Pop Investing: Less, but Better


Every year financial institutions develop thousands of new investment products, yet intuitive, functional design is rarely the central concern in how these products are structured.

Dieter Ram would be disappointed. The German industrial designer is famous for his elegantly simple approach to consumer products at Braun, many of which are now on display at a newly opened exhibit at the Museum of Modern Art in San Francisco. But while Ram’s Functionalist school of design is still emulated for its clean, modern aesthetic (just take a look at your iPod), Ram wants more. “Companies or CEOs that comprehensively take design seriously can sadly still only be counted on my 10 fingers,” he said in a recent Wall Street Journal article.

The investment industry – though not a traditional “design industry” – is not exempt from this critique. In fact, the creators of investment products are often accused of going the opposite direction and making products intentionally abstruse.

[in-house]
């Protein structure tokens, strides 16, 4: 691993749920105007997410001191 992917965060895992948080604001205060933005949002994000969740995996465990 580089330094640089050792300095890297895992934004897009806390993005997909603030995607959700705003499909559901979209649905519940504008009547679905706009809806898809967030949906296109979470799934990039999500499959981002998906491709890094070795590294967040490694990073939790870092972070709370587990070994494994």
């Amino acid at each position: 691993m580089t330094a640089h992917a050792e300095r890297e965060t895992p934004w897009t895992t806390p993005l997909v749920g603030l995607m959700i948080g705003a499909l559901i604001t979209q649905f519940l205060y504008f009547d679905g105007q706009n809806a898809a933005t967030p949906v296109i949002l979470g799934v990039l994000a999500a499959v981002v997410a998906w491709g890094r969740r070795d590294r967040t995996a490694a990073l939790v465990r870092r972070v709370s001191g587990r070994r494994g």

To guide designers, Ram has articulated “Ten Principles of Good Design.” The financial industry could go a long way toward gaining trust with the public (and selling a lot more, too) by taking these principles to heart.

Here are Ram’s design principles and how they might apply to the design of financial products.

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